State of Louisiana in the interest of D.E. (Affirmed in part; reversed in part and remanded with instructions)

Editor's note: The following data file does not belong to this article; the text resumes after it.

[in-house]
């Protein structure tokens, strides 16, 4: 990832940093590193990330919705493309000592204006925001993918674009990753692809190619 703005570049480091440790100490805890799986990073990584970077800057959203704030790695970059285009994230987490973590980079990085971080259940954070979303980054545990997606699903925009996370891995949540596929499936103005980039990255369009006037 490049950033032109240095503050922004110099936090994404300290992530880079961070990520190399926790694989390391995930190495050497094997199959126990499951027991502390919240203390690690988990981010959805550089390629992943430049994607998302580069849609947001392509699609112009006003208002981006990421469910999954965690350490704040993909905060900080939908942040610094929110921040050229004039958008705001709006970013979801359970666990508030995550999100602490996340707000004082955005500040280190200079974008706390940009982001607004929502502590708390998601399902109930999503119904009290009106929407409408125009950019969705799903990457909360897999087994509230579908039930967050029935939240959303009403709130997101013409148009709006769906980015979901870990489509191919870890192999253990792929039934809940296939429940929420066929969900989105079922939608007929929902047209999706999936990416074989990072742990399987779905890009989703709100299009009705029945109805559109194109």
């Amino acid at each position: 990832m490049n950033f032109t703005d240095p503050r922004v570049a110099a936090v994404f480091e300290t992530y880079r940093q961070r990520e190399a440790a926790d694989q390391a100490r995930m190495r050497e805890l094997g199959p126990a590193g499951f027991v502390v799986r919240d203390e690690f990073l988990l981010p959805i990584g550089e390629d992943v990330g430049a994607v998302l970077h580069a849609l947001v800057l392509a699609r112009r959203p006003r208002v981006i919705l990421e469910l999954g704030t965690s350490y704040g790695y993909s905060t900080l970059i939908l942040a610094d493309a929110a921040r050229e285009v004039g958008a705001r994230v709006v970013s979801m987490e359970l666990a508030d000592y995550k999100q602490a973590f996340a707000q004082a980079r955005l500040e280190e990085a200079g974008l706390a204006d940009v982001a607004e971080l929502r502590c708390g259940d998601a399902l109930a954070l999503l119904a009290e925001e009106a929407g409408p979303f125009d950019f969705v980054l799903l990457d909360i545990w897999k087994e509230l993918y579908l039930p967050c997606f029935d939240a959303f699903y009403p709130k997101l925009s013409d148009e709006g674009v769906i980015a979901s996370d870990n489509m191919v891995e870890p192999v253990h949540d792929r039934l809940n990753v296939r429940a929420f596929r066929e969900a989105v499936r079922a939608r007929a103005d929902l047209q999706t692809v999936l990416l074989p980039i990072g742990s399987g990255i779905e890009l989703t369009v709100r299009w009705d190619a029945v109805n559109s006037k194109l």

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Judgment rendered October 12, 2011. Application for rehearing may be filed within the delay allowed by Art. 2166, La. C.C.P. NO. 46,644-JAC COURT OF APPEAL SECOND CIRCUIT STATE OF LOUISIANA ****** STATE OF LOUISIANA IN THE INTEREST OF D.E. ****** Appealed from the Caddo Parish Juvenile Court for the Parish of Caddo, Louisiana Trial Court No. 138,047 Honorable Shonda D. Stone, Judge ****** ROSS E. SHACKLETTE Counsel for Appellants, Charlie Gentry and Janet Gentry BRIAN H. BARBER Counsel for Appellee, State of Louisiana WARREN. G. MANGHAM Counsel for Appellee, State of Louisiana, DOSS GEORGE E. HARP JUSTIN H. COURTNEY Counsel for Appellee, D.E. PUGH T. HUCKABAY, III Counsel for Appellee, Miranda Jo Gentry Burchett CAREY T. SCHIMPF Counsel for Appellee, Douglas Joe DJ Estey, Jr. ****** Before WILLIAMS, DREW and LOLLEY, JJ. WILLIAMS, J. Charlie Gentry and Janet Gentry appeal a juvenile court judgment denying their motions to intervene and to establish visitation as the grandparents of the minor child, D.E. The court found that the Gentrys failed to state a cause of action for intervention and that they could not modify the judgment of disposition to seek visitation. For the following reasons, we affirm in part, reverse in part and remand. FACTS Charlie and Janet Gentry are the maternal grandparents of the minor children, D.E. and J.H., his sister. The Gentrys were granted physical custody of the children in April 2002. Following a complaint of lack of supervision and child abuse received by the Office of Community Services, the children were removed from the Gentrys home in October 2009 and placed in state custody. The state then filed a petition requesting that D.E. and J.H. be adjudicated children in need of care. At the adjudication hearing in December 2009, the Gentrys agreed to return legal custody of J.H. to her mother, Miranda Burchett. The Gentrys also stipulated that D.E. was a child in need of care, without admitting the allegations of the state s petition. At the disposition hearing in January 2010, the trial court determined that the Gentrys were no longer parties to the proceedings because they were not the legal custodians of D.E. and they had not sought a return of custody. In March 2010, the trial court entered a judgment of disposition, finding that D.E. continued to be a child in need of care, awarding joint legal custody of D.E. to his biological parents and designating the father, Doug Estey, Jr., as the domiciliary parent, subject to the mother s visitation. On appeal, this court affirmed the finding that the Gentrys were not parties to the action. In the Interest of D.E., 45,809 (La. App. 2d Cir. 9/22/10), 47 So.3d 1109. On December 30, 2010, the Gentrys filed their Motion to Intervene and/or Motion to Establish Visitation by Grandparent. They also filed a rule for contempt, alleging a violation of the trial court s previously issued protective order. In February 2011, without holding a hearing, the trial court issued an order denying the Gentrys motion to intervene on the basis that the pleading failed to state a cause of action. The court also denied visitation, finding that the Gentrys were not entitled to modify the judgment of disposition. Additionally, the court found that the rule for contempt failed to state a cause of action because the protective order had expired. The Gentrys appeal the judgment. DISCUSSION The Gentrys contend the trial court erred in denying the motion to intervene. They argue that their pleading alleged sufficient facts to state a valid cause of action. Pursuant to LSA-Ch.C. arts. 687 and 701, if the child is placed in the custody of the state at any point during child in need of care proceedings, the provisions of Chapter 15 (Case Review Procedure; Review Hearings) and Chapter 16 (Dispositional Reviews) shall govern the subsequent review process until such time as the child achieves a permanent placement as defined in LSA-Ch.C. art. 603. The definition of permanent placement 2 includes the return of legal custody of a child to his parents. LSA-Ch.C. art. 603(20) (formerly 603(15)). The juvenile court may allow any interested person for good cause shown to intervene in the case review proceedings to facilitate the permanent placement of the child and to ensure that the best interests of the child are protected. LSA-Ch.C. art. 697. For good cause shown, the court may allow any interested person to intervene in the permanency review proceedings to facilitate the permanent plan for the child and protect the best interests of the child. LSA-Ch.C. art. 707. The function of the exception of no cause of action is to test the sufficiency of the petition by determining whether the law affords a remedy on the facts alleged. The court reviews the petition and accepts wellpleaded allegations of fact as true. Wright v. Louisiana Power & Light, 061181 (La. 3/9/07), 951 So.2d 1058. In the present case, the trial court rendered the judgment of disposition in March 2010, awarding joint custody of the minor child, D.E., to his parents, thereby vacating the state s custody of the child. Thus, under Articles 687 and 701, once permanent placement of the child occurred by returning custody of the child to the parents, Articles 697 and 707 were no longer applicable as a basis for intervention in the proceedings. Consequently, we cannot say the trial court erred in denying intervention under those articles. The assignment of error lacks merit. Although Articles 697 and 707 are inapplicable, we must consider whether the Gentrys pleading stated a cause of action for visitation with the minor child. 3 Visitation The Gentrys contend the trial court erred in denying their motion to establish visitation with the 12-year old child. The Gentrys argue that allowing them more frequent visitation would be in the child s best interest in light of their relationship with D.E. and the child s preference. Under extraordinary circumstances, a relative, by blood or affinity, not granted custody of the child may be granted reasonable visitation rights if the court finds that it is in the child s best interest. In determining the best interest of the child, the court shall consider: (1) the length and quality of the prior relationship between the child and the relative; (2) whether the child is in need of guidance which can best be provided by the relative; (3) the preference of the child if he is of sufficient maturity to express a preference; (4) the willingness of the relative to encourage a close relationship between the child and his parents; and (5) the mental and physical health of the child and the relative. LSA-C.C. art. 136(B). The burden is on the mover, the relative, to demonstrate that extraordinary circumstances exist and that the visitation is in the child s best interest. Lindsey v. House, 29,790 (La. App. 2d Cir. 9/24/97), 699 So.2d 1190; Broussard-Scher v. Legendre, 2010-1164 (La. App. 3rd Cir. 3/23/11), 60 So.3d 1290. The court may modify a judgment of disposition on its own motion or on the motion of the district attorney, the department, the child, or his parents. LSA-Ch.C. art. 714. Initially, we note that in denying the motion to establish grandparent visitation, the trial court treated the Gentrys pleading as a motion to modify 4 the judgment of disposition under LSA-Ch.C. art. 714. However, the Gentrys motion specifically complains about the court s April 1, 2010 protective order prohibiting them from any contact or communication with the child and does not refer to the judgment of disposition. Thus, the trial court erred in its characterization of the pleading and in denying the Gentrys motion on the basis of Article 714. In denying the motion for visitation, the trial court also referred to unspecified reasons previously stated by the court as to why visitation with the Gentrys was not in the child s best interest. However, the trial court approved a supervised visit with the child by the Gentrys in August 2010. We find that the Gentrys motion for visitation with their grandson adequately stated a cause of action under Article 136(B). Their pleading included the allegations that extraordinary circumstances exist, including their role as primary care givers of D.E. when the parents were unable to care for the child, that they are the maternal grandparents of the child and that visitation with them is in the child s best interest, given the length of their relationship with D.E. and the child s preference for continued contact and visitation with his maternal grandparents. Consequently, the trial court erred in failing to hold a hearing to give the Gentrys an opportunity to present evidence to meet their burden of proving that extraordinary circumstances exist and that allowing them reasonable visitation with D.E. would be in the child s best interest under the applicable considerations of Article 136(B). Accordingly, we shall remand this matter to the trial court with instructions to hold an evidentiary hearing on the Gentrys motion for 5 increased visitation with the minor child. Rule for Contempt The Gentrys contend the trial court erred in denying their rule for contempt. They argue that the protective order had not expired before it was violated in December 2010, because the court had continued the effect of the order until January 2011. The court may grant any protective order to bring about a cessation of abuse or neglect of any minor child and the relief may include establishing temporary visitation rights and conditions regarding any minor child. LSACh.C. art. 618(A). Any final protective order shall be for a fixed period of time, not to exceed six months, and may be extended by the court after a contradictory hearing at the court s discretion. LSA-Ch.C. art. 618(F). In this case, the protective order issued by the trial court on April 1, 2010, was to remain in effect until the court s review in July 2010. After conducting that review, the court rendered judgment on August 17, 2010, providing that the prior protective order concerning the Gentrys would remain in effect. The language of the August 2010 judgment indicates that the protective order was extended only with regard to the Gentrys, as no other individuals were named. Thus, we cannot say the trial court erred in denying the rule for contempt. The assignment of error lacks merit. CONCLUSION For the foregoing reasons, that part of the trial court s judgment denying the motion to establish visitation is reversed, and this matter is hereby remanded with instructions to the trial court to schedule an 6 evidentiary hearing on the issue of visitation by the child s maternal grandparents, Charlie and Janet Gentry. The judgment is otherwise affirmed. Costs of this appeal are assessed one-half to the appellants, Charlie and Janet Gentry, and one-half to the appellee, Douglas Estey, Jr. AFFIRMED IN PART; REVERSED IN PART AND REMANDED WITH INSTRUCTIONS. 7